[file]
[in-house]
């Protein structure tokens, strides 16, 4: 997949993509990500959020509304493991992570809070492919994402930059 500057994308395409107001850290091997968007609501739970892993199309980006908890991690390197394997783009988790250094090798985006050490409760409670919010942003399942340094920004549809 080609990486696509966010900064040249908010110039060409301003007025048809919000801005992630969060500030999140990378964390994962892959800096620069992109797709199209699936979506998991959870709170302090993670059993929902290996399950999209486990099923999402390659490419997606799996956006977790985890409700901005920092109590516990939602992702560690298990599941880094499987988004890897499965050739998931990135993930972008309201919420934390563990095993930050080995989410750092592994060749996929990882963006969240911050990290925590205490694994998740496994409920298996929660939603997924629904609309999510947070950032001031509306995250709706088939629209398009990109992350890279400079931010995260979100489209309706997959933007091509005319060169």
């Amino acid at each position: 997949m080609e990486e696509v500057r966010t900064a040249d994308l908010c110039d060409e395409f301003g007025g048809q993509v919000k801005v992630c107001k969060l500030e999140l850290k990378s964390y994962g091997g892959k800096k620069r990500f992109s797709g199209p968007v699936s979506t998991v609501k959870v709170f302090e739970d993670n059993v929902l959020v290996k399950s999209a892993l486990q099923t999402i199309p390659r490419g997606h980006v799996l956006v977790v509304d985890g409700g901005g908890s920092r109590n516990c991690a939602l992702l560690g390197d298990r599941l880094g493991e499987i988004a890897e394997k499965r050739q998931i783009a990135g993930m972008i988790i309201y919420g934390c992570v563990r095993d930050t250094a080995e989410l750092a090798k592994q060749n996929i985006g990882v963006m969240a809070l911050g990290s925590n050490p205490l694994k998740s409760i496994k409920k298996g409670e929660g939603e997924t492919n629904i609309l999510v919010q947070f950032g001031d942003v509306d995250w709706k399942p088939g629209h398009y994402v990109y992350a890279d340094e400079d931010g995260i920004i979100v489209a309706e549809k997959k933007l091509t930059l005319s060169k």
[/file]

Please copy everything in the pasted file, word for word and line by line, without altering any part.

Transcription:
[in-house]
């Protein structure tokens, strides 16, 4: 997949993509990500959020509304493991992570809070492919994402930059 500057994308395409107001850290091997968007609501739970892993199309980006908890991690390197394997783009988790250094090798985006050490409760409670919010942003399942340094920004549809 080609990486696509966010900064040249908010110039060409301003007025048809919000801005992630969060500030999140990378964390994962892959800096620069992109797709199209699936979506998991959870709170302090993670059993929902290996399950999209486990099923999402390659490419997606799996956006977790985890409700901005920092109590516990939602992702560690298990599941880094499987988004890897499965050739998931990135993930972008309201919420934390563990095993930050080995989410750092592994060749996929990882963006969240911050990290925590205490694994998740496994409920298996929660939603997924629904609309999510947070950032001031509306995250709706088939629209398009990109992350890279400079931010995260979100489209309706997959933007091509005319060169």
């Amino acid at each position: 997949m080609e990486e696509v500057r966010t900064a040249d994308l908010c110039d060409e395409f301003g007025g048809q993509v919000k801005v992630c107001k969060l500030e999140l850290k990378s964390y994962g091997g892959k800096k620069r990500f992109s797709g199209p968007v699936s979506t998991v609501k959870v709170f302090e739970d993670n059993v929902l959020v290996k399950s999209a892993l486990q099923t999402i199309p390659r490419g997606h980006v799996l956006v977790v509304d985890g409700g901005g908890s920092r109590n516990c991690a939602l992702l560690g390197d298990r599941l880094g493991e499987i988004a890897e394997k499965r050739q998931i783009a990135g993930m972008i988790i309201y919420g934390c992570v563990r095993d930050t250094a080995e989410l750092a090798k592994q060749n996929i985006g990882v963006m969240a809070l911050g990290s925590n050490p205490l694994k998740s409760i496994k409920k298996g409670e929660g939603e997924t492919n629904i609309l999510v919010q947070f950032g001031d942003v509306d995250w709706k399942p088939g629209h398009y994402v990109y992350a890279d340094e400079d931010g995260i920004i979100v489209a309706e549809k997959k933007l091509t930059l005319s060169k």